As the Sri Lankan government closed in on the last Tamil Tiger stronghold, the rebels surrendered with a statement saying they have decided to “silence our guns.”
"This battle has reached its bitter end," said rebel official Selvarasa Pathmanathan. "It is our people who are dying now from bombs, shells, illness and hunger. We cannot permit any more harm to befall them. We remain with one last choice — to remove the last weak excuse of the enemy for killing our people. We have decided to silence our guns."
The Sri Lankan government now claims control of the entire region, but criticisms of President Mahinda Rajapaska continue to pour in from the international aid community and the United Nations. U.N. Secretary-General Ban Ki-moon criticized the Sri Lankan government for a "campaign of unprecedented violence" in the conflict.
News continued to emerge, with reports of the death of LTTE leader Velupillai Prabhakaran. His son, Charles Anthony, was also said to be among the dead.
In Canada, the reaction to the conflict has been significant. The Tamil Canadian community in Toronto has been standing outside of the U.S. Consulate for days in attempts to get international attention and effort for their cause. As news of the rebel defeat reached the protestors, there was a call on the international community to keep an eye on the situation.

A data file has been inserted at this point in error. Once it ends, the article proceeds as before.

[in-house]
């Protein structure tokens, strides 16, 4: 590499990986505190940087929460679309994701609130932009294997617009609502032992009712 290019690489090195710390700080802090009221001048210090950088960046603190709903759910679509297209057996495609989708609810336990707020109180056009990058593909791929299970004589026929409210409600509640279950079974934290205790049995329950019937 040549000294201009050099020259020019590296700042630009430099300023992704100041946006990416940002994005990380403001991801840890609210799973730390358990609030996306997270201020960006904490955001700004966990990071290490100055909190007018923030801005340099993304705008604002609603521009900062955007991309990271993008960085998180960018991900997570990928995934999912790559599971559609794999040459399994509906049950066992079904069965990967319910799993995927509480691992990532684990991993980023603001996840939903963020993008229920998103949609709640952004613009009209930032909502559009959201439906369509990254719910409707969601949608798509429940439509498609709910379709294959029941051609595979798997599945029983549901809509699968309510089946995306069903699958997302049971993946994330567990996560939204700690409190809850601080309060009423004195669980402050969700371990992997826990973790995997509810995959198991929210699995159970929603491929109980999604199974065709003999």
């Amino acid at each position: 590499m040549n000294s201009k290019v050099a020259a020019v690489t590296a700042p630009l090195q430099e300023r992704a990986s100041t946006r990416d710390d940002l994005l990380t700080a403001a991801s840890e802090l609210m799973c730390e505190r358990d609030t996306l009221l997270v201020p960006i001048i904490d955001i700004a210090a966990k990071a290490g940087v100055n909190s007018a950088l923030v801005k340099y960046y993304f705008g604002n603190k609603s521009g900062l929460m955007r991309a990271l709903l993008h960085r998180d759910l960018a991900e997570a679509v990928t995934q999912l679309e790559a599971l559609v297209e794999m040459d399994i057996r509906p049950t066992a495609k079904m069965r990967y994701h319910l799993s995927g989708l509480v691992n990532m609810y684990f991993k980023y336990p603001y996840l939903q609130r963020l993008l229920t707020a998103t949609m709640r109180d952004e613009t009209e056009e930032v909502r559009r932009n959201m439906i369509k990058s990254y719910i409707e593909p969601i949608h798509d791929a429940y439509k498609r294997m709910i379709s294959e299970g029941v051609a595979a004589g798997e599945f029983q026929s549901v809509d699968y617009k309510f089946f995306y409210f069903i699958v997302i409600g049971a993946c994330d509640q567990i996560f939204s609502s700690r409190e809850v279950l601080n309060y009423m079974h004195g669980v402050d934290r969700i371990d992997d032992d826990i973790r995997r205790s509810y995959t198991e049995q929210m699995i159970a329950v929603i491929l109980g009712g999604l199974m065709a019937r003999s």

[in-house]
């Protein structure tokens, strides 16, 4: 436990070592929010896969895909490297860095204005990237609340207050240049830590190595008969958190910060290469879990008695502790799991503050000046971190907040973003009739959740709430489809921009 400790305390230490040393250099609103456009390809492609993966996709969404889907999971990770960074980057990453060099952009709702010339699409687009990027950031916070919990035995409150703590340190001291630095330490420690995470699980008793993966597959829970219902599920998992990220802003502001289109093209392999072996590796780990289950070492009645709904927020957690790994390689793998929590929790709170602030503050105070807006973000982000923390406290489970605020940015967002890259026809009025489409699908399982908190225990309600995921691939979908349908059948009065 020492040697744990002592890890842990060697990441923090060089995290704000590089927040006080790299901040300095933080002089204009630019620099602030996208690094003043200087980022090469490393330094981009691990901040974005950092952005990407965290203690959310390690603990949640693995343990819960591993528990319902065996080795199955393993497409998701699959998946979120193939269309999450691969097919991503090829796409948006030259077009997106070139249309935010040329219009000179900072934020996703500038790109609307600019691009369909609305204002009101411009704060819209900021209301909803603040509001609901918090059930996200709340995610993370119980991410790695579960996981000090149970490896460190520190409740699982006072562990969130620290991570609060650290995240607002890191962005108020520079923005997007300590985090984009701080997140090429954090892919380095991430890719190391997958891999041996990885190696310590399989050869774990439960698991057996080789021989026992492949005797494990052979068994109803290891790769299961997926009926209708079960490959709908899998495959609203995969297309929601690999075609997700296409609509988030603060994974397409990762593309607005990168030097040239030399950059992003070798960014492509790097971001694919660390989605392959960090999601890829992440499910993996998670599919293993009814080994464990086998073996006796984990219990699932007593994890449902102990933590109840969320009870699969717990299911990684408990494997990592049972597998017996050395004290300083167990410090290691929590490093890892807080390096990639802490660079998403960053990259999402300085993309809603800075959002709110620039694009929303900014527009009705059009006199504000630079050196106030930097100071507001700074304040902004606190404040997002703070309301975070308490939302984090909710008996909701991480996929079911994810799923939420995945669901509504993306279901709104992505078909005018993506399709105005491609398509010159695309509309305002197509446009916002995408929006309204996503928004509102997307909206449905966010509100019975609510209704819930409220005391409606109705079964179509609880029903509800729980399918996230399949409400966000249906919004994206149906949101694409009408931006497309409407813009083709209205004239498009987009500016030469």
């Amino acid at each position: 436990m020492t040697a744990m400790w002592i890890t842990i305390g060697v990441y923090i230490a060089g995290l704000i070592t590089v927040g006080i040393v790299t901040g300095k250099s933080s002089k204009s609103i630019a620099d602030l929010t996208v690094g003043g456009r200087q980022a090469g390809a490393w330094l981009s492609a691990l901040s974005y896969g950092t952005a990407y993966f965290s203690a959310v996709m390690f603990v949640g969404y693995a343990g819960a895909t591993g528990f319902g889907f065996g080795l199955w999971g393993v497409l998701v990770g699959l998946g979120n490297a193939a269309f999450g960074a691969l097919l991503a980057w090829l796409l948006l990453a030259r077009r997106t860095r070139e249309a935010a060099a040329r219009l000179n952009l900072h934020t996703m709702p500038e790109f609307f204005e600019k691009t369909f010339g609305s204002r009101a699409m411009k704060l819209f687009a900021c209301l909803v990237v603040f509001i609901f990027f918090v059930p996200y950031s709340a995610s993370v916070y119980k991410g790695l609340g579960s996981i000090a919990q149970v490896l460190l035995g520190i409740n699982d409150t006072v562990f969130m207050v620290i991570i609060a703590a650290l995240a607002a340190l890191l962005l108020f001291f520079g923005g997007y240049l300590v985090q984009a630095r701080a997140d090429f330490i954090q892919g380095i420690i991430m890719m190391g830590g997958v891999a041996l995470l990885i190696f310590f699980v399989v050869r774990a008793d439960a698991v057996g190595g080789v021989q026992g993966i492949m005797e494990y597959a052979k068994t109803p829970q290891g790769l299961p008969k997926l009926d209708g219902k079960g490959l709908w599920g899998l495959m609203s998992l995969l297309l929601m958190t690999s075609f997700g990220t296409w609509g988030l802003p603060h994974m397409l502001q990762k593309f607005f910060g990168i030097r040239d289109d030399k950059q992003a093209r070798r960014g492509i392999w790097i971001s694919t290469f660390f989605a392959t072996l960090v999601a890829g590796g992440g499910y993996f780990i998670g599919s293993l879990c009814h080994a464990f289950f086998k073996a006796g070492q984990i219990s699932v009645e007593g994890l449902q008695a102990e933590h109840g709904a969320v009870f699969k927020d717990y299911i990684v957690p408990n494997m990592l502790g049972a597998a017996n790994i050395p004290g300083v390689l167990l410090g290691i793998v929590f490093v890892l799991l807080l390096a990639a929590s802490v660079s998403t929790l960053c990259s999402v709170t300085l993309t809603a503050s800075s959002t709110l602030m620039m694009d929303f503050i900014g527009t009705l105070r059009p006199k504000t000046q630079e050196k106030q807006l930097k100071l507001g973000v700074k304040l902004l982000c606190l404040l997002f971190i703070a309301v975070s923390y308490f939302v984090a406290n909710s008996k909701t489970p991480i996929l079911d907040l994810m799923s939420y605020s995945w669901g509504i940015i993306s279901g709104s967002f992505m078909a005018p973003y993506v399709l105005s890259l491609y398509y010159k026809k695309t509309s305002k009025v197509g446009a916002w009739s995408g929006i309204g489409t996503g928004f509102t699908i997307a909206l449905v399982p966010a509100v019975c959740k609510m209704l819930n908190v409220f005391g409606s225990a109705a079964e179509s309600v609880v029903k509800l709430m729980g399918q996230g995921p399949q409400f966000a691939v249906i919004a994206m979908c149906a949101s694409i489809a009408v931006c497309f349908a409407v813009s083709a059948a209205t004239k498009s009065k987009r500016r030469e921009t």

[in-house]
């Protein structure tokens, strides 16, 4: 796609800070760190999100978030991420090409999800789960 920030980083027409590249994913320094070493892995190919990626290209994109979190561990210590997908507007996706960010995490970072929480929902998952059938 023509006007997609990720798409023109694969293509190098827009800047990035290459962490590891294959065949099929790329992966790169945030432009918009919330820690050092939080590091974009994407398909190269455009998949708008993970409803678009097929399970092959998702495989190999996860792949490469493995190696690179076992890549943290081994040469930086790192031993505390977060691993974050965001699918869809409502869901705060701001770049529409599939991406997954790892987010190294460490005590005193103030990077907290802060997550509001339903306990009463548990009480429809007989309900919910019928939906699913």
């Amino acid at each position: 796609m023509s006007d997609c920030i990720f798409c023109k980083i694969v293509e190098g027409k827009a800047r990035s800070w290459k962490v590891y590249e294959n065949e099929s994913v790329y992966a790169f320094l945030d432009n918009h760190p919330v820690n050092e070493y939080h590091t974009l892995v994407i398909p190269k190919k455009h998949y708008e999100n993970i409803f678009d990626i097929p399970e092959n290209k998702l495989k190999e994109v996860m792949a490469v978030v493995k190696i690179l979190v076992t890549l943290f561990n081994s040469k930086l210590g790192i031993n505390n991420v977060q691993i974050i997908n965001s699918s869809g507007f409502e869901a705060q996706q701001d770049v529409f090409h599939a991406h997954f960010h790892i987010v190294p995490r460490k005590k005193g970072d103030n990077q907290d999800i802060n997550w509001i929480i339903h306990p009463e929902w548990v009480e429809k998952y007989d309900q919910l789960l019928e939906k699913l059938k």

Sinhalese Canadians take an opposite position, of course, and say that it is the rebels who are to blame. They claim that they are being threatened by Tamils in Canada due to speaking out.
Discussions on various websites are filled to the brim with debate and discussion from the Tamil and Sinhalese communities, with each piece of news from the region drawing fresh fire in the comments sections.
Demands that the Sri Lankan government allow media and humanitarian aid into the conflict zone were foremost among the protestors.
Death toll claims vary depending on the source, with the Tigers claiming 25,000 civilians dead or dying in the area. Confirmation of these numbers can be complicated without media access to the region.
One of the few certainties in the conflict is that of a need for humanitarian assistance. James Elder of UNICEF told CTV Newsnet of 50,000 civilians that have fled the conflict zone over the last 72 hours. They are in dire need of food, water, and medicine. Most of the civilians are in congested and feebly equipped camps for displaced persons.
"What we will see this week is the number of people in the camps will essentially quadruple from what it was just a few short weeks ago and we will have around a quarter of a million people. This latest influx of people will have endured extreme conditions, which will put an even greater stress on the systems of health, sanitation and water in what are already grossly overcrowded camps," said Elder.
Whether or not this surrender from the Tigers is permanent remains to be seen. It is doubtful that the conflict will find its conclusion so promptly, as both the Tamils and Sinhalese continue to rally for their particular causes. Others rightly emphasize the call for "distant voices to be heard."
This is a catastrophic, multifaceted situation that receives very little mainstream press. Regardless, the need for humanitarian assistance is clear and the requirement of a global rejoinder to all acts of terror, injustice, war, and atrocity knows no borders.